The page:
From Burma to the City, trust and accountability are essential for growth

 
Alan Yarrow
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The Philippines, Burma and Thailand are burgeoning international markets (Source: Getty)
I returned this past weekend from one of my most exciting overseas business trips so far, visiting the burgeoning international markets of the Philippines, Burma and Thailand. Although these countries in South East Asia are all at different stages when we talk about the size, growth and focus of their economies, the common factor is their huge potential.

One of the topics that I was keen to discuss during my time in Burma was corporate governance. At a reception in Rangoon, hosted by the Association of Chartered Certified Accountants and KPMG, I spoke about how good corporate governance can accelerate the development of a healthy market economy, persuading governments and business that investment is a good idea. It can be the decisive factor in whether a company opens a new office or factory, or whether a sovereign wealth fund invests in an ambitious infrastructure opportunity. A McKinsey study showed that institutional investors are willing to pay a premium of 22 per cent for investments in well-governed companies and markets.

Because corporate governance standards vary so much from country to country, those nations that take it seriously are far more attractive to investors. The UK is a great example: our stable business environment is one of the reasons that we remain so attractive for foreign direct investment. So much so that we’re ranked number one in Europe for investment from overseas, and second in the world behind the US.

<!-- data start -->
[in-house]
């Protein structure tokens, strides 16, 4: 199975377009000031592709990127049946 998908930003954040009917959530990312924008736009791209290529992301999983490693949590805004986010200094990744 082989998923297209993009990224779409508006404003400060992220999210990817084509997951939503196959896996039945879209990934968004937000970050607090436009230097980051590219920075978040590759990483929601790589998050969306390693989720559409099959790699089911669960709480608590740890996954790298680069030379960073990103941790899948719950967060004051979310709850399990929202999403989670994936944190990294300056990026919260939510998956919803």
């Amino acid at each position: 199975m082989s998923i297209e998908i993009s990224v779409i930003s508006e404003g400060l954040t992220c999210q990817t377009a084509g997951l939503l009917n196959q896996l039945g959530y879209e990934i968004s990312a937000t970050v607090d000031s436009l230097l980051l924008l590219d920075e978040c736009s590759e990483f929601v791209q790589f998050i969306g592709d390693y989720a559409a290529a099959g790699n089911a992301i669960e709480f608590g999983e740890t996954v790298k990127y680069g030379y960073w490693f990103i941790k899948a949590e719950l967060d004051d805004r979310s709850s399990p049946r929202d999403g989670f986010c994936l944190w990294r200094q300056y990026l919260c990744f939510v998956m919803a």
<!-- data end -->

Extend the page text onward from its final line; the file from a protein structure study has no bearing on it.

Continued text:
Part of my job is to reiterate this to global investors, promoting our financial and professional services sector and speaking for UK interests. But the dialogue goes both ways, and it is also my responsibility to speak to – not just for – the City.

We cannot ignore the topic of tax and accountability after the revelations of the last fortnight. The issues with HSBC were raised and confronted eight years ago but, in a febrile pre-election atmosphere, they are in danger of being taken out of context. My message on this is simple: mistakes were clearly made, but it’s what we do to resolve those issues that counts.

In order to go around the world and sell the UK as a great place to do business, we need to show that we can maintain transparent open markets. Whether the scandals that have hit the City in the past few years have damaged the UK’s businesses is something I am frequently asked, and I always reply that our number one priority is that we need to rebuild, and be seen to be rebuilding, the trust that has been damaged since the financial crash.

In London and across the entire UK, our financial and professional services sector is the best in the world. We have a great product to sell and I enjoy selling it. But to attract even more investment, people need to have confidence that their capital will be safe and secure. My speech in Rangoon echoes what I say to the City – let’s rebuild trust, restore people’s confidence and help turn our country towards the sustainable, reliable economy we all want to see.

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